Update code with fetch and pull

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Update the code in your local repo with the changes from other members of your team using the following commands:

  • fetch , which downloads the changes from your remote repo but doesn't apply them to your code.
  • merge , which applies changes taken from fetch to a branch on your local repo.
  • pull , which is a combined command that does a fetch and then a merge.

In this tutorial you learn how to:

  • Download changes with fetch
  • Update branches with merge
  • Fetch and merge with pull
  • Update your local branch with the latest changes from master

Video Overview

If there's a merge conflict between a commit you haven't pushed yet and a commit you're merging or pulling, resolve those conflicts before you finish updating your code.

Download changes with fetch

You download changes to your local branch from the remote through fetch. Fetch asks the remote repo for all commits and new branches that others have pushed but you don't have and downloads them into your repo, creating local branches as needed.

Fetch doesn't merge any changes into your local branches. It only downloads the new commits for your review.

Tip

To help keep your branches list clean and up to date, configure Git to prune remote branches during fetch. You can configure this setting from the command line or from within Visual Studio.

Visual Studio uses the Sync view in Team Explorer to fetch changes. Changes downloaded by fetch aren't applied until you Pull or Sync the changes.

  1. In Team Explorer, select the Home button and choose Sync.

    Synchronization view

  2. In Synchronization, select Fetch to update the incoming commits list.

    Fetch

    There are two Fetch links, one near the top and one in the Incoming Commits section. You can use either one.

  3. Review the results of the fetch operation in under Incoming Commits.

    Incoming commits

Update branches with merge

Apply changes downloaded through fetch using the merge command. Merge takes the commits retrieved from fetch and tries to add them to your local branch. The merge keeps the commit history of your local changes. When you share your branch with push, Git knows how others should merge your changes.

The challenge with merge is when a commit taken from fetch conflicts with an existing unpushed commit on your branch. Git is generally very smart about resolving merge conflicts automatically, but sometimes you must resolve merge conflicts manually and complete the merge with a new merge commit.

Team Explorer merges when you do a Pull or a Sync from the Changes view.

Sync is a combined operation of pulling remote changes and then pushing local ones. This operation synchronizes the commits on the local and remote branch.

  1. In Team Explorer, select the Home button and choose Sync.

    Synchronization view

  2. In Synchronization, select Sync.

    Synchronization view

  3. Review the confirmation message when the sync operation completes.

    Synch operation complete

Fetch and merge with pull

Pull does a fetch and then a merge to download the commits and update your local branch in one command instead of two. Use pull to make your branch current with the remote when you aren't worried about reviewing the changes before merging them into your own branch.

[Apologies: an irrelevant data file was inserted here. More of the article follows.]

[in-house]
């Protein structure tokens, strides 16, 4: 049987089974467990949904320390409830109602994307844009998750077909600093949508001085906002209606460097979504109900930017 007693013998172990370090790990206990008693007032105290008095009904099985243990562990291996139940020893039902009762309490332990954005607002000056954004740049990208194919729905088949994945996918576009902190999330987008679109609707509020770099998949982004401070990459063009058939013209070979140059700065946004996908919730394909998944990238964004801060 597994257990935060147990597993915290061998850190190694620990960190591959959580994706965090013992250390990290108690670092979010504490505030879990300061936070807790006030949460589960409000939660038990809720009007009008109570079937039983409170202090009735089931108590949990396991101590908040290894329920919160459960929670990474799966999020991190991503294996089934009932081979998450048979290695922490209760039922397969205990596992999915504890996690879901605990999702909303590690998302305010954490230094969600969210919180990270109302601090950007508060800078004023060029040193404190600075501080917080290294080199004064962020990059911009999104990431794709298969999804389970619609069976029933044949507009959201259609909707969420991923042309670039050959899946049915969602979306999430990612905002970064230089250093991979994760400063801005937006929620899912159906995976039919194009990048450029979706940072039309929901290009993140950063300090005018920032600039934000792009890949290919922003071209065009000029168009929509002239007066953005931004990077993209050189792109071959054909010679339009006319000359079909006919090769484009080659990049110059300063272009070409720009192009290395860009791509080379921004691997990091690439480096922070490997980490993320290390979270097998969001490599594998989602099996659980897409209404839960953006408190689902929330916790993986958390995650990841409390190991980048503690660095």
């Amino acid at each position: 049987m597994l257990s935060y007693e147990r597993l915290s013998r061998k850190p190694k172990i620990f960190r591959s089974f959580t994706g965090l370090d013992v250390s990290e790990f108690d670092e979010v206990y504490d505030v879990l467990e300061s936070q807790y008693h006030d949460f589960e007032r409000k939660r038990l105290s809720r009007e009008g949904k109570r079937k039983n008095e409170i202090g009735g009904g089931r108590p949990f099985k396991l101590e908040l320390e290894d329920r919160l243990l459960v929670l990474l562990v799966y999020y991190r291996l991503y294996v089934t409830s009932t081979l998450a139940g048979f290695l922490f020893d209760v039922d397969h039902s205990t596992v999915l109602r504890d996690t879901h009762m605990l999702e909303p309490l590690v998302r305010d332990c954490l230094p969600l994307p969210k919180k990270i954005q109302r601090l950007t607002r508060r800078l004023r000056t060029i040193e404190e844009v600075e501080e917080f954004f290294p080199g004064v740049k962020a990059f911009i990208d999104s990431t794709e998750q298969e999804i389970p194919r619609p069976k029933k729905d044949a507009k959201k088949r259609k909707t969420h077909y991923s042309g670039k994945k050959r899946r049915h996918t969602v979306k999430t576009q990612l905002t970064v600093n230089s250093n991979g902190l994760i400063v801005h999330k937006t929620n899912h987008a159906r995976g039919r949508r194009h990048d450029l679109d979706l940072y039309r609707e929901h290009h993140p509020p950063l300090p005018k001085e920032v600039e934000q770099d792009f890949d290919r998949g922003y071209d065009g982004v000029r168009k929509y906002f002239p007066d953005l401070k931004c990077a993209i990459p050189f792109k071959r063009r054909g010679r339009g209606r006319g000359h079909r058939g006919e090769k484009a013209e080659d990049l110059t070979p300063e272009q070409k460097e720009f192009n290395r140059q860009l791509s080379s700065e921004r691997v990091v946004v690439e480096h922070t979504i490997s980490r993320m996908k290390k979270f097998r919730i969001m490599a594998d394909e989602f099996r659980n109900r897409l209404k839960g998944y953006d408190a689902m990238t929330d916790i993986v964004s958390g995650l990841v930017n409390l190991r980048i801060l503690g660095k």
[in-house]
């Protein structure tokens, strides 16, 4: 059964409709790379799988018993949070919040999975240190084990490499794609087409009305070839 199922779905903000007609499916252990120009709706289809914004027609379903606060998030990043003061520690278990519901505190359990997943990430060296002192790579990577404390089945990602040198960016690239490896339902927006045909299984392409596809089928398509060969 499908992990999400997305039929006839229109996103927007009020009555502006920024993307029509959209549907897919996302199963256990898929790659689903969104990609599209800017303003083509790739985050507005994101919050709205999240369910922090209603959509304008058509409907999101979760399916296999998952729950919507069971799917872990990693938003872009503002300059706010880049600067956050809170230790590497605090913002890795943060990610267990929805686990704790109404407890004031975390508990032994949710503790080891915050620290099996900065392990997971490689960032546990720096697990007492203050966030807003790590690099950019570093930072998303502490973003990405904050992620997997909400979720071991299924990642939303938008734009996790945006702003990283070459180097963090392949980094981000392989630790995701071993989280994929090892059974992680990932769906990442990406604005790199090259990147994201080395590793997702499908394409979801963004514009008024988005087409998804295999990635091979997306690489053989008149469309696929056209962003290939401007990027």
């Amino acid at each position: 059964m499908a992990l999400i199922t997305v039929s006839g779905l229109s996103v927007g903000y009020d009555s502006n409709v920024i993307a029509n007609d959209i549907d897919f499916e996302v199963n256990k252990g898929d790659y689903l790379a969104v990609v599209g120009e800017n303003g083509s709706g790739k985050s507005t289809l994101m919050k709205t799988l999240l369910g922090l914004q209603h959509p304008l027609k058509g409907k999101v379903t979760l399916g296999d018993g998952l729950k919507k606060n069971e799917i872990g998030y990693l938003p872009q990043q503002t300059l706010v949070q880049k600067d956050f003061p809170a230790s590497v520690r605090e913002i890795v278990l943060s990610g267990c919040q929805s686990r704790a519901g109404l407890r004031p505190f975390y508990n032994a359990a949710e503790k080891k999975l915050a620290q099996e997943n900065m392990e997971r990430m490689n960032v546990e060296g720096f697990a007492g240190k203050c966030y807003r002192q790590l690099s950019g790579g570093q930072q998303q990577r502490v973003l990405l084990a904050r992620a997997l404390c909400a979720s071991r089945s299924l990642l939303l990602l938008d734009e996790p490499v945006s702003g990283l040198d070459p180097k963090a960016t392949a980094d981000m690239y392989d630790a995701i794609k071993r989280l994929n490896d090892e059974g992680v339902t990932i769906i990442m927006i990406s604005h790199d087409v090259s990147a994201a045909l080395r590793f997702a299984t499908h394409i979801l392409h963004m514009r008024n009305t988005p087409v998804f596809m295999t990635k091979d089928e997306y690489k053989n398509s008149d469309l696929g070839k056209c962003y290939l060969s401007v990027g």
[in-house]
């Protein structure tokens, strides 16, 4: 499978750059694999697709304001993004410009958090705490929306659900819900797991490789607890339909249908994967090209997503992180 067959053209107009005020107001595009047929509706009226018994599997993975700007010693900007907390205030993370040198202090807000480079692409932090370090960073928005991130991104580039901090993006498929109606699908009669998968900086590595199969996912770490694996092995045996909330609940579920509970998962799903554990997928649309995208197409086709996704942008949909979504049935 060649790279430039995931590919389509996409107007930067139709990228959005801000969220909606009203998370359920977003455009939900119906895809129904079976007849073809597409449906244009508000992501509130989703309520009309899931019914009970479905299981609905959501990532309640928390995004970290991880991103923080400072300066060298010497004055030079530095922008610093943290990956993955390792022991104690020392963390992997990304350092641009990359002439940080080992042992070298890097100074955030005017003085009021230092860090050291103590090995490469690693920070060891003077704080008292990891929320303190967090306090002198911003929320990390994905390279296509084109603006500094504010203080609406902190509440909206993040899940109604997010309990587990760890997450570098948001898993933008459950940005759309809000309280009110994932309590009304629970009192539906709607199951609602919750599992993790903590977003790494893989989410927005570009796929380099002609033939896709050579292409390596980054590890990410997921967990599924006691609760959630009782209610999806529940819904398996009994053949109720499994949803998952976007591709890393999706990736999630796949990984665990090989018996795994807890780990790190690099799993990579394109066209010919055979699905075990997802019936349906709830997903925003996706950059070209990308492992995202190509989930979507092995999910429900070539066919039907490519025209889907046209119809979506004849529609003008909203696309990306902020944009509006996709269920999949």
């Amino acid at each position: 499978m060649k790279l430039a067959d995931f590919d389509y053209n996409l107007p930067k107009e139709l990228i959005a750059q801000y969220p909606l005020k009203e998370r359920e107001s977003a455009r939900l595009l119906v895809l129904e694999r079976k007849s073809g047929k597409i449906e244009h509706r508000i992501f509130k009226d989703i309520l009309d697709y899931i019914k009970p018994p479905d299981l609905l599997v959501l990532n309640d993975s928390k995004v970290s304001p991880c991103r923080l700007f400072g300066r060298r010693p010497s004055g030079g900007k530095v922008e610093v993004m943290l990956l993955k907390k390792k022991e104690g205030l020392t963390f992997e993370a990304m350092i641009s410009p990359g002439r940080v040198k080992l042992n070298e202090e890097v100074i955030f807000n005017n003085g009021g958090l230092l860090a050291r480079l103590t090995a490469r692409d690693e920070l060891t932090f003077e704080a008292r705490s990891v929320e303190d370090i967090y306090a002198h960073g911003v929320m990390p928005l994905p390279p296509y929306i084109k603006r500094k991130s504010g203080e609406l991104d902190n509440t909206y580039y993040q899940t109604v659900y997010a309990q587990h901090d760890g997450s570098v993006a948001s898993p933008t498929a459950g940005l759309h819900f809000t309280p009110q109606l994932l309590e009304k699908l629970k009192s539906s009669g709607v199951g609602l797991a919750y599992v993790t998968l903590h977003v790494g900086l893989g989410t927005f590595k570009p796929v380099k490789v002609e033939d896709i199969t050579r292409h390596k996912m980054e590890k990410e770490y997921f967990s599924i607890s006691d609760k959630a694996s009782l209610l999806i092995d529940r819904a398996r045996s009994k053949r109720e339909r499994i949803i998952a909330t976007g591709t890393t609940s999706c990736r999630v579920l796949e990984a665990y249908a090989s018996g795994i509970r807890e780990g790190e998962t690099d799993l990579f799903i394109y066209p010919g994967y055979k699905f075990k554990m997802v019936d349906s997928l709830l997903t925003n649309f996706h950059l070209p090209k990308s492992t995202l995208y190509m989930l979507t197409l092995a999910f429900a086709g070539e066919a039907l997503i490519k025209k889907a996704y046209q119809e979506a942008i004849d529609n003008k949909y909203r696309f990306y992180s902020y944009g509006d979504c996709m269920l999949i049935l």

Open the Team Explorer and open the Sync view. Then click the Pull link under Incoming Commits to pull remote changes and merge them into your local branch. Pulling updates files in your open project, so make sure to commit your changes before pulling.

  1. In Team Explorer, select the Home button and choose Sync.

    Synchronization view

  2. In Synchronization, choose Pull to fetch remote changes and merge them into your local branch.

    Pull

    There are two Pull links, one near the top and one in the Incoming Commits section. You can use either one.

  3. Review the confirmation message when the pull operation completes.

    Pull operation complete

Update your branch with the latest changes from master

When working in a branch, you may want to incorporate the latest changes from the master branch into your branch. There are two approaches you can use: rebase or merge.

  • Rebase takes the changes made in the commits in your current branch and replays them on the history of another branch. Rebasing rewrites the commit history of your current branch. The history starts from the most recent commit in the target branch of the rebase.
  • Merge merges the changes from the source branch to the target branch using a merge commit, which becomes part of the commit history.

Note

This article demonstrates the merge approach. For more information on rebase and guidance on which method is right for your scenario, see Apply changes with Rebase - When to rebase vs. merge and Rebase vs merge from the Pro Git book.

To merge the latest changes from the master branch to your branch:

  1. In Team Explorer, select the Home button and choose Branches.

  2. Check out your target branch. Right-click the target branch, and choose Merge From.

    Merge from

  3. Specify a Merge from branch, which is master in this example, and then select Merge.

    Merge from master

    If there are any merge conflicts, Team Explorer tells you now. Resolve the merge commits before the next step.

  4. Enter a commit message and select Commit Staged.

    Commit merge from master

  5. When you're ready to push your local commits, including your new merge commit, to the remote server, choose Push from the Synchronization view.

    Push

Next steps